LONDON (Reuters) - Britain’s top share index advanced for a fifth straight session to its highest level in nearly a month, with a sharp rally in basic resources stocks on the back of stronger metals prices supporting the broader market.
The blue-chip FTSE 100 index .FTSE ended 0.3 percent higher at 7,278.92 points after hitting an intra-day high of 7,298.47, the highest level since mid-January. It now stands some 75 points below its record peak scaled on Jan. 16.
The UK mining index .FTNMX1770 surged 2.2 percent as the price of copper touched a 20-month high on the back of supply worries after shipments were shut off from the world’s two biggest copper mines. Prices of the other major industrial metals also gained. [MET/L]
“Not surprisingly the basic resource sector has driven the gains, with Anglo American and Glencore leading the gainers,” said Michael Hewson, analyst at CMC Markets.
A number of price-target upgrades also helped the sector. Glencore was raised to “equal weight” from “underweight” at Morgan Stanley, while RBC Capital Markets raised Rio Tinto’s (RIO.L) target price.
“Post 2016 Glencore’s valuation multiples, financial risk, downside to PT and risk reward skew are similar to its London peers,” Morgan Stanley analysts said in a note.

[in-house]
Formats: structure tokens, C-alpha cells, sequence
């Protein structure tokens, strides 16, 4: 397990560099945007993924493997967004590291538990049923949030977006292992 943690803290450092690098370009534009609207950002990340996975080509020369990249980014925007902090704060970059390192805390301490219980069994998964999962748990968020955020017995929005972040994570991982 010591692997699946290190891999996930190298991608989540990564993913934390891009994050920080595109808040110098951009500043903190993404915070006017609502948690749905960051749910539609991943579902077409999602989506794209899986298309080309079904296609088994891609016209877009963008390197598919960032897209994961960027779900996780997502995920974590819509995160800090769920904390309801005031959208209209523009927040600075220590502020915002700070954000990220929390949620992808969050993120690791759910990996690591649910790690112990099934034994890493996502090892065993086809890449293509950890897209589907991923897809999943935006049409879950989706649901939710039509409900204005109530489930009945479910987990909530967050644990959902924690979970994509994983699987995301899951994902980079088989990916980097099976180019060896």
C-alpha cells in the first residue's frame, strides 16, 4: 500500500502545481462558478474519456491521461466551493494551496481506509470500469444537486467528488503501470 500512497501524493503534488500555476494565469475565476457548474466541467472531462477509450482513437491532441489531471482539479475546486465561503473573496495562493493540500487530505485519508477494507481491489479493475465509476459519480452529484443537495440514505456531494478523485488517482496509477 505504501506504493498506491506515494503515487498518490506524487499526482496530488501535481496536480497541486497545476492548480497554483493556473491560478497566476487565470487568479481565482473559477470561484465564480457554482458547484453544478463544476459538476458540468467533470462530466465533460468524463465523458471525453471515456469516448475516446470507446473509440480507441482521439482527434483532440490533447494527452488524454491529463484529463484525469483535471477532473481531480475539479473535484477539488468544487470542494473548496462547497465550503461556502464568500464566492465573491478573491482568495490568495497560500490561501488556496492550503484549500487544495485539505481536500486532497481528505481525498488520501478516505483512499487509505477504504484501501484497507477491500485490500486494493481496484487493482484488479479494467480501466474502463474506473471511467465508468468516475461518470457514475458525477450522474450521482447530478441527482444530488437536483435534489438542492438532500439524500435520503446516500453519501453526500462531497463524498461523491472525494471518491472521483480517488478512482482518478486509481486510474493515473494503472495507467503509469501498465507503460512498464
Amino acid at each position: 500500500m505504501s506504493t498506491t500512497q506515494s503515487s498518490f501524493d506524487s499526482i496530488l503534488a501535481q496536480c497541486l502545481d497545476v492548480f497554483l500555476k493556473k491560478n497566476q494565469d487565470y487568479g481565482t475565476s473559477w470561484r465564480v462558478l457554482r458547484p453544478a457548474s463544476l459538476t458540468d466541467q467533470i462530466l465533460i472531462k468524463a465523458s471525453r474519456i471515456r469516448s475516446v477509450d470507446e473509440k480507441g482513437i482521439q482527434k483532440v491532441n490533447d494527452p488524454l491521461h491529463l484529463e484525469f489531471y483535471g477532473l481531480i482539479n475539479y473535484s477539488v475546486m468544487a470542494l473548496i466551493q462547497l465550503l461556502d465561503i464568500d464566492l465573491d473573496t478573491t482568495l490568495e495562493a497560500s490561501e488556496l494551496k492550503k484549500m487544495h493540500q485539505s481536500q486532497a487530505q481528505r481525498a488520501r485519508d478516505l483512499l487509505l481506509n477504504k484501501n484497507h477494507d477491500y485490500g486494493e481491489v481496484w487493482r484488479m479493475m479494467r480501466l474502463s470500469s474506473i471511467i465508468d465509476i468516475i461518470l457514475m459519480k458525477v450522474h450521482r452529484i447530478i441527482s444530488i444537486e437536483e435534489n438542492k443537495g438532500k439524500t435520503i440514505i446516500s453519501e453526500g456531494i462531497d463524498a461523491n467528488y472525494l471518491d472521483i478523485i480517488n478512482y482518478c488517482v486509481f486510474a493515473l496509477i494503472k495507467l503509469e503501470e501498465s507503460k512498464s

“Reinvestment or return of excess cash is the key value driver ahead.”
An upgrade from Peel Hunt to “add” from “hold” helped Hargreaves Lansdown (HRGV.L) rise 2.1 percent, with analysts citing a stronger-than-expected first-half performance in its results last week.
“As much as the financial returns, in our view the statement last week confirmed the power of Hargreaves’ business model,” Peel Hunt analysts said in a note, singling out the development of the company’s HL Savings unit.
On the macroeconomic front, the European Commission said that Britain’s GDP growth was forecast to fall from 2 percent in 2016 to 1.5 percent this year. However, it was better than the previous estimate of 1 percent.
The market showed little reaction to data showing British households kept a tighter grip on their credit cards last month as spending grew at one of the slowest annual rates in the past three years, adding to signs that consumer spending is starting to lose momentum.
Additional reporting by Atul Prakash; Editing by Mark Trevelyan